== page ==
I'm a big fan of appreciating irony wherever it crops up in my life. It makes me laugh and keeps me at least slightly sane. It's a good thing since there seem to be just endless opportunities to recognize it. The latest instance being how it seems like I complained for eons of the claustrophobia of my very small hometown back in America and how a trip to the grocery store inevitably involves at least three to five conversations in the produce aisle, by the frozen foods, and again at check-out with very likely a friend, your former therapist, your kid's teacher, just to cite a few real life examples. It can be exhausting. But in other ways, efficient, as sometimes you see the person you've been meaning to call but never get around to it.
Quite to the other extreme, in my newly adopted English town, I couldn't throw a head of lettuce in the supermarket and hit anyone I know. And it's not for lack of trying. I'm outgoing, I talk to people in public places, and I smile a lot. But after three months of living here, I still don't know a soul. When we lived in Italy, and as I wrote about then, Italians can also be very difficult to get to know, but there the shopkeepers became my 'friends' and daily social outlet. But Italy has many more small shops where people can buy everything they need without ever going to the supermarket.
Here there is a cheese/wine shop, and the supermarket, which is where I must go for the majority of my shopping because the other shops, ie, the fishmonger and the hardware store, are so ridiculously overpriced as to be laughable that anyone would actually shop there unless the world were ending.
The last couple of months of 2013 have seen us deeply involved in trying to get settled in our newly adopted small Surrey town on the Hampshire border, homeschooling (or home educating as they call it here) and working. That is my excuse for not enough hours in the day to blog and I think it's a good one! Though with typical New Year's fervor, I am resolving to keep picking up the ball and running with it in 2014.
The big storms here right before Christmas left us without power for 24 hours on Christmas Eve, but we were grateful and lucky to have it come back on sooner rather than later, as there were thousands of others who went much longer without it. My dear friend Annabelle was visiting from New York and we had rented a car for her stay which turned out to be more than a blessing, with not even trains running due to both the power cut and holiday schedule. Once all the fallen trees and flooded patches were dodged and she was safely plucked from the airport, we were able to reach other areas with power, which meant a nice Christmas Eve dinner at a warm and cozy pub!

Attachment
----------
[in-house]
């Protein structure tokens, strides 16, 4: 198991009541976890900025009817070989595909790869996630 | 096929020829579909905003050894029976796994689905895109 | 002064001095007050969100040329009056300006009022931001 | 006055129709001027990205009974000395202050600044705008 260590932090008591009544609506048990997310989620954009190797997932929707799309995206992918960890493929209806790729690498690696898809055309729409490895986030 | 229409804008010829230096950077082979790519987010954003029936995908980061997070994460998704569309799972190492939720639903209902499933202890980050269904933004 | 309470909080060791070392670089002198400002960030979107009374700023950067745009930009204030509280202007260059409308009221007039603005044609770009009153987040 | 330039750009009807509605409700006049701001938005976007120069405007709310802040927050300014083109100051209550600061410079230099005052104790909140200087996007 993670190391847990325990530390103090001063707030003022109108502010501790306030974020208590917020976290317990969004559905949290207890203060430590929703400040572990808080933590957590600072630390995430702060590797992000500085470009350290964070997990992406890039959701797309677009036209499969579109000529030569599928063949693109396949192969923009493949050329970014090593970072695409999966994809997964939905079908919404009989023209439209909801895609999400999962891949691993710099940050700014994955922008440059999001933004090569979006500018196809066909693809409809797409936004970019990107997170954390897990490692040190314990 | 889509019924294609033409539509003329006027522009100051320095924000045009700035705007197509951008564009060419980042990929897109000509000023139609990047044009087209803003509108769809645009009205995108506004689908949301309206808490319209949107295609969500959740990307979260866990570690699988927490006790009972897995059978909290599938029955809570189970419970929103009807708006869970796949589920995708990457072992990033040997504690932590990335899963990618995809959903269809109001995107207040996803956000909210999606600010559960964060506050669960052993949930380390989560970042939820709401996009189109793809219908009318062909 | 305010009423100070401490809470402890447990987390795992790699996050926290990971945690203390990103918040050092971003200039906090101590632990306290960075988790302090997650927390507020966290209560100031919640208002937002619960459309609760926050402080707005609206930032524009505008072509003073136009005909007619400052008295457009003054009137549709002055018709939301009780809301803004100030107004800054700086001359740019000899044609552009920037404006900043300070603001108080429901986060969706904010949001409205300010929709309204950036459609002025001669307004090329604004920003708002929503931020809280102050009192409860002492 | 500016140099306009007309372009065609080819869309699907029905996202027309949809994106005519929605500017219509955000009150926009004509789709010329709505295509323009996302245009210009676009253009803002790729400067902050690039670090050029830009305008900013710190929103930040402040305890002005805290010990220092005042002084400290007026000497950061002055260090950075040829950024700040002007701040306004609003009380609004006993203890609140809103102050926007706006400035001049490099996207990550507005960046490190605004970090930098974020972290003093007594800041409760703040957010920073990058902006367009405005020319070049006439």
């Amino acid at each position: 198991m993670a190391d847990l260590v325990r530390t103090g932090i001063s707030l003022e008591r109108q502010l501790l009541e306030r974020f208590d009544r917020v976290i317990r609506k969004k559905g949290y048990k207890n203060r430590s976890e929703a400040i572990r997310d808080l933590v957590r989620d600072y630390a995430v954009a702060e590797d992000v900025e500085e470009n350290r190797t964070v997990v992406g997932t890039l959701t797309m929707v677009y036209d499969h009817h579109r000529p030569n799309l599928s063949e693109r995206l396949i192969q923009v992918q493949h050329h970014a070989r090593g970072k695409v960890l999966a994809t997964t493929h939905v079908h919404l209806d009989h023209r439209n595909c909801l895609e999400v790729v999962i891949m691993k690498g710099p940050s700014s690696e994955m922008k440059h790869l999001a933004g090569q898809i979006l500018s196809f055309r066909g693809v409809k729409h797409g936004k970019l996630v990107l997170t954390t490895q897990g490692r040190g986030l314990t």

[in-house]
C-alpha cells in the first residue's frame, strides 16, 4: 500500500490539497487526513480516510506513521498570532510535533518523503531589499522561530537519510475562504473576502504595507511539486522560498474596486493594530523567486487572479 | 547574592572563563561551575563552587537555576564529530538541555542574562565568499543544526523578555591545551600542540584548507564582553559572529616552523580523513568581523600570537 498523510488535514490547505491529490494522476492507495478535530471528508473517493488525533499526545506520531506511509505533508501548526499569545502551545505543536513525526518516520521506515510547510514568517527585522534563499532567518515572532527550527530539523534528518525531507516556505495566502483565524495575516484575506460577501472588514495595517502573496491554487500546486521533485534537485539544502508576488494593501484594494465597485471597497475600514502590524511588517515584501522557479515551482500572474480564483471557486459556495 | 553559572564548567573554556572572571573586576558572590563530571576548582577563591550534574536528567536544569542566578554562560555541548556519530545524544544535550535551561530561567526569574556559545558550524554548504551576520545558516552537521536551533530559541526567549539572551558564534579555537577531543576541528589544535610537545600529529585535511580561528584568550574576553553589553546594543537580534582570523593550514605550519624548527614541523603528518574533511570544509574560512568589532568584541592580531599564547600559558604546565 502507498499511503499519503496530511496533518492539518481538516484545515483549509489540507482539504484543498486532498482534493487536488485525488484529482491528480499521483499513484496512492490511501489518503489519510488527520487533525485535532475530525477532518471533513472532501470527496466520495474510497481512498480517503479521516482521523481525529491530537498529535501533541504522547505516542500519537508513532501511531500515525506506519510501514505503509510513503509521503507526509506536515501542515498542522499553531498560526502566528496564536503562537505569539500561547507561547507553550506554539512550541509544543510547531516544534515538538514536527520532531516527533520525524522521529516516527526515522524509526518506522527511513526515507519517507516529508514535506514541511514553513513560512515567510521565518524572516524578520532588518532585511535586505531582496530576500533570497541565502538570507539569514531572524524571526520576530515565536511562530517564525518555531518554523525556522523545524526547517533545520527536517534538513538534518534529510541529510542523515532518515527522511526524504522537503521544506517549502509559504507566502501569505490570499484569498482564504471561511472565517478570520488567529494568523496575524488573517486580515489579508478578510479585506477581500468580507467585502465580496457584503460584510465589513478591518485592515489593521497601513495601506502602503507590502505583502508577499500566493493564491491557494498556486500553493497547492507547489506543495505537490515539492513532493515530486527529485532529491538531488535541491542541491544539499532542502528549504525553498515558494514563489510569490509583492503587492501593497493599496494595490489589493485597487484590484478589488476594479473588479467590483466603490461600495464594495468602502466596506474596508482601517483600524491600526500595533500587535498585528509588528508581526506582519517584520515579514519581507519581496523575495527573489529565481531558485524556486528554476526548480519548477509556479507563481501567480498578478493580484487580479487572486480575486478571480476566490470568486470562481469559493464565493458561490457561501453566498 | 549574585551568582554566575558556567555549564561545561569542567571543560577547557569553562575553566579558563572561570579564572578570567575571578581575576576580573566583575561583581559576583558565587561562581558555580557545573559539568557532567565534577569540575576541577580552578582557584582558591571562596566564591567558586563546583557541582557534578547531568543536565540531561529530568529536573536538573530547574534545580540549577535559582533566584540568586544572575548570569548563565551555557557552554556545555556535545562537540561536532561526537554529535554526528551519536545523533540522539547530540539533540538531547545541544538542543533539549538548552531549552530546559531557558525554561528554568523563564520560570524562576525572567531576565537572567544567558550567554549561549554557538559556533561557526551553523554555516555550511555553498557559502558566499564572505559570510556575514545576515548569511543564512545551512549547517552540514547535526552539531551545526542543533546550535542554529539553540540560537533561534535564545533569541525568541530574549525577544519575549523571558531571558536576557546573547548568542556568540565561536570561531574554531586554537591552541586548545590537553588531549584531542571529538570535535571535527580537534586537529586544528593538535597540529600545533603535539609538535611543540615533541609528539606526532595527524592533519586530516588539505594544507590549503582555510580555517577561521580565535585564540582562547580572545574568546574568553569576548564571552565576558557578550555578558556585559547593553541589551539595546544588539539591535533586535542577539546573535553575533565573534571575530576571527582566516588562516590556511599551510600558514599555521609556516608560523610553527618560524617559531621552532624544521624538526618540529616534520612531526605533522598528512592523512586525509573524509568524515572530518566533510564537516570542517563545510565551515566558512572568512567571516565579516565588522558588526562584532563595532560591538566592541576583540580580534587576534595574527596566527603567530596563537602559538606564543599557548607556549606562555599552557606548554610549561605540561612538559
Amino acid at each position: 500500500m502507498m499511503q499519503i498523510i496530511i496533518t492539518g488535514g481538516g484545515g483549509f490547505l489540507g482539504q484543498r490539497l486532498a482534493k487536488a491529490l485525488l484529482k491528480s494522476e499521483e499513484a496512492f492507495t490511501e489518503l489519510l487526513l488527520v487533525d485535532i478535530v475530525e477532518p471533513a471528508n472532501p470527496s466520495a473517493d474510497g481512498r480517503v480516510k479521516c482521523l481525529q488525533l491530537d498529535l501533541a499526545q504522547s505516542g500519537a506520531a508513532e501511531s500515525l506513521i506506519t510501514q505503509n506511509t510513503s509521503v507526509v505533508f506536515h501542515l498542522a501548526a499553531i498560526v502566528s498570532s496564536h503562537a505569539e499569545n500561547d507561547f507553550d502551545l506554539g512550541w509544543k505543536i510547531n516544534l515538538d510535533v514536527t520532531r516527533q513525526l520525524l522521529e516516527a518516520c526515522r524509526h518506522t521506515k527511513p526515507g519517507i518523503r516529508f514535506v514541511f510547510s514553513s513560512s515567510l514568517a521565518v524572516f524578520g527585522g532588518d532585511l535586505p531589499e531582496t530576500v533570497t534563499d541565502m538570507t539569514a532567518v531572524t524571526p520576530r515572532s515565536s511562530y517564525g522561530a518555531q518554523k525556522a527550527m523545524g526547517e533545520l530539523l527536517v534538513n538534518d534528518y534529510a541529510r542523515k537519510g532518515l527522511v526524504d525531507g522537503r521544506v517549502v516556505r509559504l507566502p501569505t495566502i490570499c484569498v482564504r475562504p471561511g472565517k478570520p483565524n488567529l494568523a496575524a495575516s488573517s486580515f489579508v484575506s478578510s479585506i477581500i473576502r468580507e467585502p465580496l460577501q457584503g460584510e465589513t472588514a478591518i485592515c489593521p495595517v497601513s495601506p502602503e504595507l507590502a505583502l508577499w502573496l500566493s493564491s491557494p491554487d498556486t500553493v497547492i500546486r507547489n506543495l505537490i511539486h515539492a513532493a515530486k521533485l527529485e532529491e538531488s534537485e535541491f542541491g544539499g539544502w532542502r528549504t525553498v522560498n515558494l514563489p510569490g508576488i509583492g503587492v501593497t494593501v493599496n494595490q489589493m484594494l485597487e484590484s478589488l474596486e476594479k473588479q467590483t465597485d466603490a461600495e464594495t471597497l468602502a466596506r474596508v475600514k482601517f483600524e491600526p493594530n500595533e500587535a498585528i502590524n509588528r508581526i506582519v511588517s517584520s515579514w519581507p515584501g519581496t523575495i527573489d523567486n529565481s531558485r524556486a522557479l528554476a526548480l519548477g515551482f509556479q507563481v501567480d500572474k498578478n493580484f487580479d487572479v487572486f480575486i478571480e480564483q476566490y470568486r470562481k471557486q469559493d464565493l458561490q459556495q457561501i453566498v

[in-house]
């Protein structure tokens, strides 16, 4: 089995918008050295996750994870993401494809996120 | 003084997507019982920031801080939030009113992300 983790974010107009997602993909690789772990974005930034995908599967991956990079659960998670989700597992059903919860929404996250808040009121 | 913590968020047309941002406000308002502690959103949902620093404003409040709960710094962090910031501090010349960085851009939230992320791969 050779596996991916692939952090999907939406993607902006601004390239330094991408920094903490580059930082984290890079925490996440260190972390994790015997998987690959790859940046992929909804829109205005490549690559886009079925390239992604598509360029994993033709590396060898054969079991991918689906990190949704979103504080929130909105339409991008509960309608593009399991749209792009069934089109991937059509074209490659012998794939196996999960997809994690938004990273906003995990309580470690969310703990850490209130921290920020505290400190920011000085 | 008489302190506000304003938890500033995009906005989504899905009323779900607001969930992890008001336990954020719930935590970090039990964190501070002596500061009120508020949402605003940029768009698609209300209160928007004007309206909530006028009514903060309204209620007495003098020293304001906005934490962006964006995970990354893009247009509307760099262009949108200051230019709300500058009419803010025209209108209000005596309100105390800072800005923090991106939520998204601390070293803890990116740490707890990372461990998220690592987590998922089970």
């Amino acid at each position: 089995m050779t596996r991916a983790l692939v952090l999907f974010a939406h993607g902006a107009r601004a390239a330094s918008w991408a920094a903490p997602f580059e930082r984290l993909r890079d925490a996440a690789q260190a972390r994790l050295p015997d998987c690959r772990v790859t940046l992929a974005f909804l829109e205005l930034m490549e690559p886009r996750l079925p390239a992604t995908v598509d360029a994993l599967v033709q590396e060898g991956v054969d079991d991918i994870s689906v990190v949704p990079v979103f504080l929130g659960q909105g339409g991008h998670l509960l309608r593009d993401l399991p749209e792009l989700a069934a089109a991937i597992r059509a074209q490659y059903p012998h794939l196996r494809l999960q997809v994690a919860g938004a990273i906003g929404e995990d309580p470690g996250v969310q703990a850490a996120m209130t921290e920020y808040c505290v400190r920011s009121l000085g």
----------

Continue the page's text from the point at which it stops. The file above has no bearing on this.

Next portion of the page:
Our Surrey town is picture postcard beautiful, with gentle rolling hills, a winding, narrow, 7 mile drive through stunning countryside to the nearest motorway, and fast (if expensive) train links to London in less than an hour. I feel a bit like we've landed on the moon however, with so much tweed, pearls, and Land Rovers abounding, it is a far cry from our Bohemian Midwestern town from whence we came. The shop windows here feature fox hunting fashions in abundance as well as everything you need for your next polo match just down the road at Cowdray or Ascot. But the boy's father lives not far from here as the crow flies, so it has seemed like a good place to start and surprisingly affordable compared to London.
Home educating has really mushroomed here in the last few years so we are finding many options and groups to join for the boy, which include rock climbing, ice skating, and small study groups focusing on British history, science, and art. All in addition to the two soccer teams he already plays with. However, it still takes time to find new friends and there are definitely challenges afoot when the boy can't see a new friend every day, like at school, distances must be navigated and traveled, still involving a parent at this stage. Which is all to say, we are by no means out of the woods, no pun intended, when it comes to deeply missing friends back home and the ease of small town living for a burgeoning teenager. Nearby London has much to offer to counter some of this, and we continue to take advantage of it at every opportunity.
As for me, I still can barely get used to the fact that I am not 'uni-parenting' my child for the first time in nearly 7 years. Now, he goes to his Dad's every Thursday through Sunday and I find myself with barely conceivable swaths of time to catch up on work, write, and get up to London to explore. This time has also given me the opportunity to reflect on the past several years of single parenting. In this spirit, I am just completing an e-book that I will be publishing on Amazon very soon. Watch for the upcoming Down and Dirty Survival Guide for Newly Single Parents: 21 Life Hacking Tips. It will soon be available here and on Amazon. Stay tuned for more updates and Happy 2014!
actor-writer-director, improviser, mother, traveler, general renegade and rabblerouser.